California Gov. Gavin Newsom’s office filed a public records request last week with Florida Gov. Ron DeSantis’ office and the Florida Department of Education over communications leading to potential textbook revisions publishers made to gain approval for use in Florida schools.
Additionally, Newsom, a Democrat, is asking publishers to disclose if they submitted social studies textbooks for approval in Florida and if they agreed to any changes by officials in the Republican-led state.
The Florida Department of Education announced earlier this month that only 19 of 101 of social studies instructional materials were approved in April “due to inaccurate material, errors and other information that was not aligned with Florida Law.” Since then, 66 of the 101 submitted materials have been approved by the state after working directly with publishers, who have “updated their materials” to comply with the state’s standards.
“To uphold our exceptional standards, we must ensure our students and teachers have the highest quality materials available – materials that focus on historical facts and are free from inaccuracies or ideological rhetoric,” said Florida’s Education Commissioner Manny Diaz, Jr. in a statement.
During these reviews, several books that Florida added to its “not recommended list” include two books on Holocaust education and another textbook on African American history, among other wide-ranging topics.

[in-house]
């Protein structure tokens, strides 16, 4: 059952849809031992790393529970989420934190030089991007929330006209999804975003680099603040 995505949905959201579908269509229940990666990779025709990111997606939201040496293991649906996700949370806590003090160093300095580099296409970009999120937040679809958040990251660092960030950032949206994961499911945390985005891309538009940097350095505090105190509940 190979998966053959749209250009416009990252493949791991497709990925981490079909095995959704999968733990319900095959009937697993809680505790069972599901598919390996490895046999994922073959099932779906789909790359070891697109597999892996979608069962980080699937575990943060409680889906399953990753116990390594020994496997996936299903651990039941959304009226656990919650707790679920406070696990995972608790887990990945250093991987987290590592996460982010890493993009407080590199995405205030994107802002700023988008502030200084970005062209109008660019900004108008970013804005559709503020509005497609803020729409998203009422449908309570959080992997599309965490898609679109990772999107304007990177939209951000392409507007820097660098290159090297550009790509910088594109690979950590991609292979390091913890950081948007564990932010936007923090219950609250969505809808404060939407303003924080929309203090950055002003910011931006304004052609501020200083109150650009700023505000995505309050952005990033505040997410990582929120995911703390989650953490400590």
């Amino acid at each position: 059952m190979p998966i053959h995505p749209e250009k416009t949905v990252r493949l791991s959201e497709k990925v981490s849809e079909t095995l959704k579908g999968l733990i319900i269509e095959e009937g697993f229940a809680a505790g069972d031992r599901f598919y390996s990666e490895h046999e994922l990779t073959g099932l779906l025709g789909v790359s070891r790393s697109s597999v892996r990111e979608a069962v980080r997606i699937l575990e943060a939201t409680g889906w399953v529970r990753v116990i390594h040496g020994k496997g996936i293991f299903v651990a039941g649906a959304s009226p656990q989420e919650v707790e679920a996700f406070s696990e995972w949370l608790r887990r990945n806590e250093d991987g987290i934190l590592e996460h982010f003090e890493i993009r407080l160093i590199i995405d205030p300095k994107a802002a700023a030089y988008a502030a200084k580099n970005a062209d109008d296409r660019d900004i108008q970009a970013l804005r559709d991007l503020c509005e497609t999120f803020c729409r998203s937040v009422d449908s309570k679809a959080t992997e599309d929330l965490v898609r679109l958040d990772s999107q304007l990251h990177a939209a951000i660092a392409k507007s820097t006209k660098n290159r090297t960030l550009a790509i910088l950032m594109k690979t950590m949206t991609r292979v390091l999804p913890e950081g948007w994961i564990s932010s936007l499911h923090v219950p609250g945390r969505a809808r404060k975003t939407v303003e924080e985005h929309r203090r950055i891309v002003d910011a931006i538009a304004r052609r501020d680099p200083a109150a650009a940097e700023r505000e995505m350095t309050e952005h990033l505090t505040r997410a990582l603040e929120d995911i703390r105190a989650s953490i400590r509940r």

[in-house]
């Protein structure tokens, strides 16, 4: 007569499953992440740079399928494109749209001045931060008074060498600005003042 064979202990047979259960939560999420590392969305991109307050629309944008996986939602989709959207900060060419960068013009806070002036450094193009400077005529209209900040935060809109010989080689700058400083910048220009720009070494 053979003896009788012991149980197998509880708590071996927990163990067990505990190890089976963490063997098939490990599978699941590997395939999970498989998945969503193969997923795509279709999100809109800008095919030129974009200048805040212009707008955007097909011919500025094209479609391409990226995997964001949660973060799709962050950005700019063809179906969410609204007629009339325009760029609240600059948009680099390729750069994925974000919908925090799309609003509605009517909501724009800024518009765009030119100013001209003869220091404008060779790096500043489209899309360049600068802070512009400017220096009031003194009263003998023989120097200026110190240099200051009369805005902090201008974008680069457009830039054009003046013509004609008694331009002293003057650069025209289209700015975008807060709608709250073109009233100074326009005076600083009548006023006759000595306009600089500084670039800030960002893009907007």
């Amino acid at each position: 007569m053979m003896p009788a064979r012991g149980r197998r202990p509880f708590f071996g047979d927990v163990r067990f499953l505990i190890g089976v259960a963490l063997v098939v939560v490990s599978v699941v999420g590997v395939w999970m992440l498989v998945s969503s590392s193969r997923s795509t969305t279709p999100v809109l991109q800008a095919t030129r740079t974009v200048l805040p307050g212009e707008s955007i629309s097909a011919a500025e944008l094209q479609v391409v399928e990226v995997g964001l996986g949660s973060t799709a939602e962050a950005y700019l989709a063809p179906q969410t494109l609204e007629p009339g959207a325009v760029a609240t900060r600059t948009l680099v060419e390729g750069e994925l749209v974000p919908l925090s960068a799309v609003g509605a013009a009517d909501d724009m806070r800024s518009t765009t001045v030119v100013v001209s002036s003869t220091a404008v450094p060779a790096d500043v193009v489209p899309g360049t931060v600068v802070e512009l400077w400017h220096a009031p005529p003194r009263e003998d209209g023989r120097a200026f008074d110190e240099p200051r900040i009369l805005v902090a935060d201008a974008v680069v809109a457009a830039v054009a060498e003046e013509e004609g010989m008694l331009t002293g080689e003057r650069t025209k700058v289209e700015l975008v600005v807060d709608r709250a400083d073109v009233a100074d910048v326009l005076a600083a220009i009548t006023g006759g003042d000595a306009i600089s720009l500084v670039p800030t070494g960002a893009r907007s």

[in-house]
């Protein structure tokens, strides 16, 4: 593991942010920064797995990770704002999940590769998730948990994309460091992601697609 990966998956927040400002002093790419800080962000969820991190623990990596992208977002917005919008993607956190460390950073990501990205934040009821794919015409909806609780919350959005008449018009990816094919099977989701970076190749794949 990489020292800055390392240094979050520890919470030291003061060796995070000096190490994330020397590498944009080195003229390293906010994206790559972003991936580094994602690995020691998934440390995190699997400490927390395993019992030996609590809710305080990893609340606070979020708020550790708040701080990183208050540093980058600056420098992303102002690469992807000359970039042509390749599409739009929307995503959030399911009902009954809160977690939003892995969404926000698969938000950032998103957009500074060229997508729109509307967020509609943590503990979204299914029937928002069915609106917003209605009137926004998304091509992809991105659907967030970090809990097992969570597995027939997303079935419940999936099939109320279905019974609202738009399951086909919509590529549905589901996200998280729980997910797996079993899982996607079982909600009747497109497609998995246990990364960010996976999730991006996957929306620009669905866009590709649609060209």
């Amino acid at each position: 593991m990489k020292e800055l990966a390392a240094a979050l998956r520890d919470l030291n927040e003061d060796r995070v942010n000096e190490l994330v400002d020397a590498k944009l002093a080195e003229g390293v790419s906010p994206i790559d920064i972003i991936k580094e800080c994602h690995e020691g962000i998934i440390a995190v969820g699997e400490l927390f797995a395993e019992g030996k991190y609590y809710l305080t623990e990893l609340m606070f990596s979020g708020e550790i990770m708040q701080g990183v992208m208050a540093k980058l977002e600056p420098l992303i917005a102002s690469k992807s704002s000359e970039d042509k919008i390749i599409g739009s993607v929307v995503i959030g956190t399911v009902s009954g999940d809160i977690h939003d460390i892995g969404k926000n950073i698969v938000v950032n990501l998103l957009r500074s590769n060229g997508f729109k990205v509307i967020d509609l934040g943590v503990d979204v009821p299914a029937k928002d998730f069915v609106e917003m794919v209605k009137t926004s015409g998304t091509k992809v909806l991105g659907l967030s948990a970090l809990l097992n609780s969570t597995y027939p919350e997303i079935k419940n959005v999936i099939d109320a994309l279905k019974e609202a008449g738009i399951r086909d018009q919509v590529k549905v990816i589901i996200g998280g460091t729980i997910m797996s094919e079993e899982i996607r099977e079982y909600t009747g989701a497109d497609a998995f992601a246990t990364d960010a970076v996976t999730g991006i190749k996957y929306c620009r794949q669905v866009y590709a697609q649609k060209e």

“California will not be complicit in Florida’s attempt to whitewash history through laws and backroom deals,” Newsom wrote to publishers. “Parents have a right to know what’s happening in the dark to undermine our children’s education — and California deserves to know whether any of the companies designing textbooks for our state’s classroom are the same ones kowtowing to Florida’s extremist agenda.”
Newsom’s efforts come as momentum grows, particularly among Democrats and advocates, to push back on Florida and other states’ efforts to ban books in local schools and libraries. The pressure building against book bans is happening as more instances of books are being pulled off shelves in 2023 compared to last year.
Recently, the U.S. Department of Education found Georgia’s Forsyth County Schools’ process for banning books discriminated against students based on sex and race, violating both Title IX and Title VI. Meanwhile, publishing giant Penguin Random House joined a lawsuit challenging book bans instituted by Florida’s Escambia County School District and its school board.
Earlier this month, the Democrat-led Illinois General Assembly also poised itself to become the first state to prohibit libraries from banning books when it passed HB 2789 with Gov. J.B. Pritzker still expected to sign it into law.